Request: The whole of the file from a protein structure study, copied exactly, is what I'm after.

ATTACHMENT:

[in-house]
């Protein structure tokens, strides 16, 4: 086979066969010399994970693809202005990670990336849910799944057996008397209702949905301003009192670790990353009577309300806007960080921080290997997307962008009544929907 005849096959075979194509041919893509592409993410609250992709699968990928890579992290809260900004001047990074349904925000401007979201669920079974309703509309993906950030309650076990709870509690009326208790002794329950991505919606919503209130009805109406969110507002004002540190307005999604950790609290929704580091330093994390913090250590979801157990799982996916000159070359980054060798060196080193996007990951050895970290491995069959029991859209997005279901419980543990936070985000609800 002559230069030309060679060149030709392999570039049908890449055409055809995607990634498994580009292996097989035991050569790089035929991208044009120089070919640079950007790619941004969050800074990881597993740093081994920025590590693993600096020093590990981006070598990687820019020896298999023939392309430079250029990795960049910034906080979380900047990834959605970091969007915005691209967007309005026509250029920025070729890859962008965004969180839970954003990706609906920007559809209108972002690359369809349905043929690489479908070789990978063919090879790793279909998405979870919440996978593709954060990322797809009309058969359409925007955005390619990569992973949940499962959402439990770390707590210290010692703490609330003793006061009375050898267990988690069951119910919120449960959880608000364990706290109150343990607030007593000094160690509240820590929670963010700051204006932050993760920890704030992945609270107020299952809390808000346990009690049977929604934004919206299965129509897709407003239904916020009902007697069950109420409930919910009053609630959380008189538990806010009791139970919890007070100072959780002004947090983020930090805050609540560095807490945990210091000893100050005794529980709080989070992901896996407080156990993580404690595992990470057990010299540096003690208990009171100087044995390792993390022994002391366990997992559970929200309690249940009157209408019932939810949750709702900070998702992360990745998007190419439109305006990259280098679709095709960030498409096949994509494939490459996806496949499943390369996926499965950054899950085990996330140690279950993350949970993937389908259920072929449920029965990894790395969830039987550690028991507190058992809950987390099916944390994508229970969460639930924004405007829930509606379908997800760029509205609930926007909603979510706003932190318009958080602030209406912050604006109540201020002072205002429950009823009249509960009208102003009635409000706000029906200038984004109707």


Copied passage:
[in-house]
């Protein structure tokens, strides 16, 4: 086979066969010399994970693809202005990670990336849910799944057996008397209702949905301003009192670790990353009577309300806007960080921080290997997307962008009544929907 005849096959075979194509041919893509592409993410609250992709699968990928890579992290809260900004001047990074349904925000401007979201669920079974309703509309993906950030309650076990709870509690009326208790002794329950991505919606919503209130009805109406969110507002004002540190307005999604950790609290929704580091330093994390913090250590979801157990799982996916000159070359980054060798060196080193996007990951050895970290491995069959029991859209997005279901419980543990936070985000609800 002559230069030309060679060149030709392999570039049908890449055409055809995607990634498994580009292996097989035991050569790089035929991208044009120089070919640079950007790619941004969050800074990881597993740093081994920025590590693993600096020093590990981006070598990687820019020896298999023939392309430079250029990795960049910034906080979380900047990834959605970091969007915005691209967007309005026509250029920025070729890859962008965004969180839970954003990706609906920007559809209108972002690359369809349905043929690489479908070789990978063919090879790793279909998405979870919440996978593709954060990322797809009309058969359409925007955005390619990569992973949940499962959402439990770390707590210290010692703490609330003793006061009375050898267990988690069951119910919120449960959880608000364990706290109150343990607030007593000094160690509240820590929670963010700051204006932050993760920890704030992945609270107020299952809390808000346990009690049977929604934004919206299965129509897709407003239904916020009902007697069950109420409930919910009053609630959380008189538990806010009791139970919890007070100072959780002004947090983020930090805050609540560095807490945990210091000893100050005794529980709080989070992901896996407080156990993580404690595992990470057990010299540096003690208990009171100087044995390792993390022994002391366990997992559970929200309690249940009157209408019932939810949750709702900070998702992360990745998007190419439109305006990259280098679709095709960030498409096949994509494939490459996806496949499943390369996926499965950054899950085990996330140690279950993350949970993937389908259920072929449920029965990894790395969830039987550690028991507190058992809950987390099916944390994508229970969460639930924004405007829930509606379908997800760029509205609930926007909603979510706003932190318009958080602030209406912050604006109540201020002072205002429950009823009249509960009208102003009635409000706000029906200038984004109707």